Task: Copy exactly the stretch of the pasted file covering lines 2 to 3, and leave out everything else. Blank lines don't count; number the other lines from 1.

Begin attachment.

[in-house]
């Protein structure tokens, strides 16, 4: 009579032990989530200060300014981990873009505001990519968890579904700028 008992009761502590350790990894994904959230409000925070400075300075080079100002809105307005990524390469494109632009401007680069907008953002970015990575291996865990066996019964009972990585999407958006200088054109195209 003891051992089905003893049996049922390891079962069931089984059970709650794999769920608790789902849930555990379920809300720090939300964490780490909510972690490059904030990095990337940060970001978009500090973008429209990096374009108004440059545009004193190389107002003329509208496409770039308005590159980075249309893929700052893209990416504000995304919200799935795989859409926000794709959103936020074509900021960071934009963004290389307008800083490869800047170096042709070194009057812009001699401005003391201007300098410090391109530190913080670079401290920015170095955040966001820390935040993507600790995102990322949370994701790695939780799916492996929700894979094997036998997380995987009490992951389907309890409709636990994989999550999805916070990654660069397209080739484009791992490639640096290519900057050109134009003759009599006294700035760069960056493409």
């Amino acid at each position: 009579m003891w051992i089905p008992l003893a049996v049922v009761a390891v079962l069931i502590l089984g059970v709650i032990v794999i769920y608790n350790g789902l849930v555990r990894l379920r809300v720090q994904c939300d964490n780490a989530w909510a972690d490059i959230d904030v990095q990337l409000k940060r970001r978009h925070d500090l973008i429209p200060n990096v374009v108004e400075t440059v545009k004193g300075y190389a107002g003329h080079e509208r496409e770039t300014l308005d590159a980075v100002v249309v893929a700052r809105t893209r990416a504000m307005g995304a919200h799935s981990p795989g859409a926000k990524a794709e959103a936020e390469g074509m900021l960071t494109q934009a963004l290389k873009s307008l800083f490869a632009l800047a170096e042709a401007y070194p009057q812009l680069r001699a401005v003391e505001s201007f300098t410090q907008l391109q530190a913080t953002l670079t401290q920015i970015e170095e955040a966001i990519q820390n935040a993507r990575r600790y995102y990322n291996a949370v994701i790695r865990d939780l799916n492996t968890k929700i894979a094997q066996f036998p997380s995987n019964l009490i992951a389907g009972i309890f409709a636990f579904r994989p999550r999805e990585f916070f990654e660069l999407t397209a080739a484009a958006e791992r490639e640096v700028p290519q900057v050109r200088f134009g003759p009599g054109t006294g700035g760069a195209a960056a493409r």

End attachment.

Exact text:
């Protein structure tokens, strides 16, 4: 009579032990989530200060300014981990873009505001990519968890579904700028 008992009761502590350790990894994904959230409000925070400075300075080079100002809105307005990524390469494109632009401007680069907008953002970015990575291996865990066996019964009972990585999407958006200088054109195209 003891051992089905003893049996049922390891079962069931089984059970709650794999769920608790789902849930555990379920809300720090939300964490780490909510972690490059904030990095990337940060970001978009500090973008429209990096374009108004440059545009004193190389107002003329509208496409770039308005590159980075249309893929700052893209990416504000995304919200799935795989859409926000794709959103936020074509900021960071934009963004290389307008800083490869800047170096042709070194009057812009001699401005003391201007300098410090391109530190913080670079401290920015170095955040966001820390935040993507600790995102990322949370994701790695939780799916492996929700894979094997036998997380995987009490992951389907309890409709636990994989999550999805916070990654660069397209080739484009791992490639640096290519900057050109134009003759009599006294700035760069960056493409």
């Amino acid at each position: 009579m003891w051992i089905p008992l003893a049996v049922v009761a390891v079962l069931i502590l089984g059970v709650i032990v794999i769920y608790n350790g789902l849930v555990r990894l379920r809300v720090q994904c939300d964490n780490a989530w909510a972690d490059i959230d904030v990095q990337l409000k940060r970001r978009h925070d500090l973008i429209p200060n990096v374009v108004e400075t440059v545009k004193g300075y190389a107002g003329h080079e509208r496409e770039t300014l308005d590159a980075v100002v249309v893929a700052r809105t893209r990416a504000m307005g995304a919200h799935s981990p795989g859409a926000k990524a794709e959103a936020e390469g074509m900021l960071t494109q934009a963004l290389k873009s307008l800083f490869a632009l800047a170096e042709a401007y070194p009057q812009l680069r001699a401005v003391e505001s201007f300098t410090q907008l391109q530190a913080t953002l670079t401290q920015i970015e170095e955040a966001i990519q820390n935040a993507r990575r600790y995102y990322n291996a949370v994701i790695r865990d939780l799916n492996t968890k929700i894979a094997q066996f036998p997380s995987n019964l009490i992951a389907g009972i309890f409709a636990f579904r994989p999550r999805e990585f916070f990654e660069l999407t397209a080739a484009a958006e791992r490639e640096v700028p290519q900057v050109r200088f134009g003759p009599g054109t006294g700035g760069a195209a960056a493409r």